CHICAGO – Kraft Mac & Cheese dinner mix made its debut during the Great Depression in 1937. It was promoted with a “make a meal for four in nine minutes” slogan and cost 19¢. The company sold eight million boxes that first year. Now the brand says it’s for breakfast, after learning that more than half of parents have served their children mac and cheese in the morning more often during COVID-19 related stay-at-home orders than previous months.
“As a brand loved by the entire family, we’ve learned Kraft Mac & Cheese isn’t just for dinner,” said Kelsey Cooperstein, brand manager of Kraft Heinz, Chicago. “A Kraft Mac & Cheese breakfast is a win-win for families at a time when they need all the wins they can get.”
Kraft started giving away limited-edition boxes of “breakfast” macaroni and cheese on Aug. 7. It’s the same product with the word dinner replaced by breakfast on package fronts. Each box also includes a placemat for children to color while the pasta is being prepared, along with a magnet with breakfast topping suggestions, such as crumbled sausage, bacon or scrambled eggs.
Since 1937, many companies have copied Kraft’s blue box, some better than others. Today there are numerous flavor and pasta shape variations, as well as organic, gluten-free and even vegan options. There are even heat-and-eat refrigerated, frozen and canned offerings.
Innovators have been busy developing new macaroni and cheese products. Compared to other meal solutions, macaroni and cheese continues to be an economical and easy-to-make food that most people enjoy, even the pickiest eaters. The dried mixes are convenient to stock, with the single-serve cups easy enough to prepare that youngsters can do it on their own with the microwave while mom and dad are working from their new home office. For many, macaroni and cheese is simply comforting and nostalgic.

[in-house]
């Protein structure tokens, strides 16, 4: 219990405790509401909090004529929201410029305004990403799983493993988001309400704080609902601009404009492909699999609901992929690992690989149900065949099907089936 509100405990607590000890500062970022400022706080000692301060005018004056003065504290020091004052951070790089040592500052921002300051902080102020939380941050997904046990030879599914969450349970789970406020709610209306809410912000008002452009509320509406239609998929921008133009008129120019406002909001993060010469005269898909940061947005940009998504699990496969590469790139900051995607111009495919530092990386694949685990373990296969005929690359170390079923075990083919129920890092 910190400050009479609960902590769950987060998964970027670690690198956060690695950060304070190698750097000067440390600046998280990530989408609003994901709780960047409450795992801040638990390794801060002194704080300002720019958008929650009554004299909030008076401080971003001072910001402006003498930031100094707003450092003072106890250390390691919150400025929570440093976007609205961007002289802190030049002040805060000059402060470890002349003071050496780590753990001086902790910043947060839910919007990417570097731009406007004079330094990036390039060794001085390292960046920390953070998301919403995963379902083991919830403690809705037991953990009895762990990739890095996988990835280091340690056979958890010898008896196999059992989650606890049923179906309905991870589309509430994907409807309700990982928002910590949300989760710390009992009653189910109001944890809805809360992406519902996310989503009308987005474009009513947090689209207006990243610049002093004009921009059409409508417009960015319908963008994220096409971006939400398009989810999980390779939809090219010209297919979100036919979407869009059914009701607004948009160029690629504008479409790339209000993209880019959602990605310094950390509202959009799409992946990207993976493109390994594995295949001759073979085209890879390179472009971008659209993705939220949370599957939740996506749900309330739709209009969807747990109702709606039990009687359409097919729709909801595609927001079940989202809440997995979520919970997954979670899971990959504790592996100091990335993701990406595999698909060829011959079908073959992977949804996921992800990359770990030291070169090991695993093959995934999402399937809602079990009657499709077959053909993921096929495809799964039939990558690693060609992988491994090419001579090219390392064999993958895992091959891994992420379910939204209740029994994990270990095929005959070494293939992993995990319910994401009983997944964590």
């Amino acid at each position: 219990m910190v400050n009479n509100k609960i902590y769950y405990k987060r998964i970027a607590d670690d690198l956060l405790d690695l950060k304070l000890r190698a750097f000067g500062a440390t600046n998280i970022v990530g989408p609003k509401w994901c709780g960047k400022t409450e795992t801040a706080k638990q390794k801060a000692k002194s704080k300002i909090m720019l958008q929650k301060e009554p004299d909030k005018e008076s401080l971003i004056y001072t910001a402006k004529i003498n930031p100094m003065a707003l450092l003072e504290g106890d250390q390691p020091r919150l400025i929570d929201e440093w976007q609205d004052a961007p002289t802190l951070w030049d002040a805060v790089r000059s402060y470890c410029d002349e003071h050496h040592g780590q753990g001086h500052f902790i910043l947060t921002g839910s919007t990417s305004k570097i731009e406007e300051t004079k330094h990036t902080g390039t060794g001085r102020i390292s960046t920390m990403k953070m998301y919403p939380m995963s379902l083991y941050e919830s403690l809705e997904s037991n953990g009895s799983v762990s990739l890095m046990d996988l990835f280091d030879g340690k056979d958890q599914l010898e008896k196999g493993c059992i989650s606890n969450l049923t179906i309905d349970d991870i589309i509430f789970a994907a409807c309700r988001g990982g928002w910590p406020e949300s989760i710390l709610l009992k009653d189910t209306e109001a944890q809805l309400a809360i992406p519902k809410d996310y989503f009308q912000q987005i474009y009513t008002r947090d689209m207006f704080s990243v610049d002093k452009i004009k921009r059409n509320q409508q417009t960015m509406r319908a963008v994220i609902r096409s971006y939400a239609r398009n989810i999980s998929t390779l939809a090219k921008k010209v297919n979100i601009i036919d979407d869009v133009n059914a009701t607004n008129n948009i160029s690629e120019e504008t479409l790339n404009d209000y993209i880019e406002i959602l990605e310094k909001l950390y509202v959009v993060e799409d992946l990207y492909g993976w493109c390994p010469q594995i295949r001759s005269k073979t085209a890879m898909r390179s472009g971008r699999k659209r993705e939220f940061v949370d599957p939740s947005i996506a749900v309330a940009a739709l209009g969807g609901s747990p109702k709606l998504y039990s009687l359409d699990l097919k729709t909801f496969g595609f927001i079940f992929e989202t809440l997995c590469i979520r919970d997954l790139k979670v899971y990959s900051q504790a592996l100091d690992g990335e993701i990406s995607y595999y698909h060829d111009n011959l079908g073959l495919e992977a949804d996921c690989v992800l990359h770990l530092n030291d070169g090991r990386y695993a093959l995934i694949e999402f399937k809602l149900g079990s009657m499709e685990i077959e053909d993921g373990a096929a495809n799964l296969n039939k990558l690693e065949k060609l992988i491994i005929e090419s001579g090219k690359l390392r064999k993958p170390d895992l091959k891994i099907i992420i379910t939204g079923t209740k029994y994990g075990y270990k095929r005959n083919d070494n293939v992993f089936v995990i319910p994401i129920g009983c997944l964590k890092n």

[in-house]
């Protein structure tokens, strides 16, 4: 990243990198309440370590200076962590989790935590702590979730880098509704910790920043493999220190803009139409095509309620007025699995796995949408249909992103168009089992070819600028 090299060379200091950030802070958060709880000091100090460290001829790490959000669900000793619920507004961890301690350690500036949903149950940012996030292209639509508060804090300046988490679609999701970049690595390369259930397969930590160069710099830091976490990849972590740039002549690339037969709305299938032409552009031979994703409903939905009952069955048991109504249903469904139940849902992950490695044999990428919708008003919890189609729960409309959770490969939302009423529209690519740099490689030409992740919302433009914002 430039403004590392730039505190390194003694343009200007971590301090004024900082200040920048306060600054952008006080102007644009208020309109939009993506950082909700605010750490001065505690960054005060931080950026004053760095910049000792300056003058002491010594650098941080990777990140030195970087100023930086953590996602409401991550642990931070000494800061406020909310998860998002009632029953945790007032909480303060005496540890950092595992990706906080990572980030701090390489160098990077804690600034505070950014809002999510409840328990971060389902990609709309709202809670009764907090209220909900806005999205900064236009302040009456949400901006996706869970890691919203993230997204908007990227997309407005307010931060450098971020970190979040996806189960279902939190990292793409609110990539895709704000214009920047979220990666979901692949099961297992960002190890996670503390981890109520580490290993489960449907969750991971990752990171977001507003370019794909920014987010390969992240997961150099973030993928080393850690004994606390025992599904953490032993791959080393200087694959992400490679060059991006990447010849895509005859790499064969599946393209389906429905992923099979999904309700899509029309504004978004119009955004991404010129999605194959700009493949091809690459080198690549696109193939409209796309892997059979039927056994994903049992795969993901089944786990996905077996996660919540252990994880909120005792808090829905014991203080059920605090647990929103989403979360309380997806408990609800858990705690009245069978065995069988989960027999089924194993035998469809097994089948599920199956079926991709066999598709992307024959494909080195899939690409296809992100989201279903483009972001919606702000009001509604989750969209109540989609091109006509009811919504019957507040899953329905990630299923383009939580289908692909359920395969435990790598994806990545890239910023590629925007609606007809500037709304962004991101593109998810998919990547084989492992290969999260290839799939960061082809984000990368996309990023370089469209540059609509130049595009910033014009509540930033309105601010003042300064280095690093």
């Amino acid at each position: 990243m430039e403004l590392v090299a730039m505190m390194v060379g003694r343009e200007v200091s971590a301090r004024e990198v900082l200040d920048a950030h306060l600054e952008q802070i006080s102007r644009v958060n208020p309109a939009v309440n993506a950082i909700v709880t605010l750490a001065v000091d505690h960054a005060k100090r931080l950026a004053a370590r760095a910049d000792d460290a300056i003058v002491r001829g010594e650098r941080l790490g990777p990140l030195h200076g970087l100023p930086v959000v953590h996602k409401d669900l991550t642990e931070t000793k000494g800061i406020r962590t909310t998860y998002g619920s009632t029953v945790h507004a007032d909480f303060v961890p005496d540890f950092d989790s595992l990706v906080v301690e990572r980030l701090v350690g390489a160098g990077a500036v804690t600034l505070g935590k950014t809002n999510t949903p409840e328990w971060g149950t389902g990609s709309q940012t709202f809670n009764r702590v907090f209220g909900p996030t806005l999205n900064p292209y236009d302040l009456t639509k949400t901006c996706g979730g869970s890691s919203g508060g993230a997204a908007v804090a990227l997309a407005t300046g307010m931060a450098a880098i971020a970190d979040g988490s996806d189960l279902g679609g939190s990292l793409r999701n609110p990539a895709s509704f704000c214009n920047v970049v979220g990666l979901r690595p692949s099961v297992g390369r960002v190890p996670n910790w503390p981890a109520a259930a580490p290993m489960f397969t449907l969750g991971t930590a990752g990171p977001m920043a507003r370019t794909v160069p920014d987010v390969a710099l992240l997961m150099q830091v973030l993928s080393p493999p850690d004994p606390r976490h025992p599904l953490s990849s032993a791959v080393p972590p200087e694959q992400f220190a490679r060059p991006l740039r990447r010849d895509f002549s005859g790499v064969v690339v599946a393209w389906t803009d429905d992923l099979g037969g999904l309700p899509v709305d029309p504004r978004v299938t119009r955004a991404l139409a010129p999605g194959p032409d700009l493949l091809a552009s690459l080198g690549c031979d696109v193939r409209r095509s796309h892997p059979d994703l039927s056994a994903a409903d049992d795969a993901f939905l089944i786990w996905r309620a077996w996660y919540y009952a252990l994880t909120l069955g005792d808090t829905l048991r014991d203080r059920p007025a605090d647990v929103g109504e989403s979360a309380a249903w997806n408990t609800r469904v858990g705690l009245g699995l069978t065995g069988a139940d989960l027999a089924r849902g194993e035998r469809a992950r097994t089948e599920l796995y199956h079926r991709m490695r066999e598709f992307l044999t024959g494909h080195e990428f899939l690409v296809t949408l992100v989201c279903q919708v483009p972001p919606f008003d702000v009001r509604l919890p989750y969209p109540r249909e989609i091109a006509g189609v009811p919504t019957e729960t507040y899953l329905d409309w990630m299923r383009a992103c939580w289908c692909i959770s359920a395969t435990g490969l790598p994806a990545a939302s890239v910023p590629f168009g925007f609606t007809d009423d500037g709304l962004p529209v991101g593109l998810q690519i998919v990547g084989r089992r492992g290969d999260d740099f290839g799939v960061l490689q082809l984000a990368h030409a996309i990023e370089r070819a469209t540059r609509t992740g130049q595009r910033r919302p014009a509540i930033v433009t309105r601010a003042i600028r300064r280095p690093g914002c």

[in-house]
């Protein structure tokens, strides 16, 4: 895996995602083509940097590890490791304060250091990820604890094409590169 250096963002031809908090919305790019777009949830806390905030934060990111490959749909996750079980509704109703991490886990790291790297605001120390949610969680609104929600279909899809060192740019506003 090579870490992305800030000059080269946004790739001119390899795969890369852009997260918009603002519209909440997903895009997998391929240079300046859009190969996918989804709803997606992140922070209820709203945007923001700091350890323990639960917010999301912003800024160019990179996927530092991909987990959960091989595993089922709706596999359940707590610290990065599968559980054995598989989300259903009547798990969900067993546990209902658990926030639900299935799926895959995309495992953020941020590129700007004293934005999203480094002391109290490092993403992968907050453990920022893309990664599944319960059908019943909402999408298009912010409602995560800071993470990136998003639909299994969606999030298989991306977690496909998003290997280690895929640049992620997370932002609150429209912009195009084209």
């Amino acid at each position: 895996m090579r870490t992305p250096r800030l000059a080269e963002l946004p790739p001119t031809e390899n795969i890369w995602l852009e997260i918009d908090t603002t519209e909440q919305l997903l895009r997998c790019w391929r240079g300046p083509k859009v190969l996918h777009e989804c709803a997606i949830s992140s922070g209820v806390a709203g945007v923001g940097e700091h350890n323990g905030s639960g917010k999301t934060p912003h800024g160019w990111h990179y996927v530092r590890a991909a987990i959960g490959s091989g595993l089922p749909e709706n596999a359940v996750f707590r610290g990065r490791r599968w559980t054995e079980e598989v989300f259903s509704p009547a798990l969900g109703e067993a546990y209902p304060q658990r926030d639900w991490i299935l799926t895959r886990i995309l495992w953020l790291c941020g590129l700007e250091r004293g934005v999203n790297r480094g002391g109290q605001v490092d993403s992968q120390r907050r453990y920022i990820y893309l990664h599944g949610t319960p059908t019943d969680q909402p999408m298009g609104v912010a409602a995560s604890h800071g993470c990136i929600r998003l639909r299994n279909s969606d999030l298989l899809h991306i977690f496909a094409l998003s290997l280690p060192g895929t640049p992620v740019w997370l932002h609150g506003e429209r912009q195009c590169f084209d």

“It’s been interesting to see how mac and cheese has been attempting in the past few years to increase its premium appeal, but that may not be what consumers want or need from this product at this time,” said Melanie Bartelme, global food analyst, Mintel, Chicago. “We’ve seen consumers turning to their childhood favorites for nostalgic comfort, or simply choosing these solutions for their ease of preparation and ability to keep them on hand in a pinch.”
Kara Nielsen, director of food and drink at London-based WGSN, a global trend forecasting firm, said, “While the leading brands are pushing more macaroni and cheese consumption — as a breakfast food, in a snack format —eventually our comfort need will be satisfied and consumers will be ready for new variations, options with more nutrient-dense profiles and more global flavors.
“Similar to the last economic downturn, however, this is an affordable meal that works well as a pantry stocker. What will make these offerings more valuable will be recipe suggestions for adding more protein and vegetables or reformulations that offer a higher protein amount, which could come from the pasta, added whey protein or other supplementations.”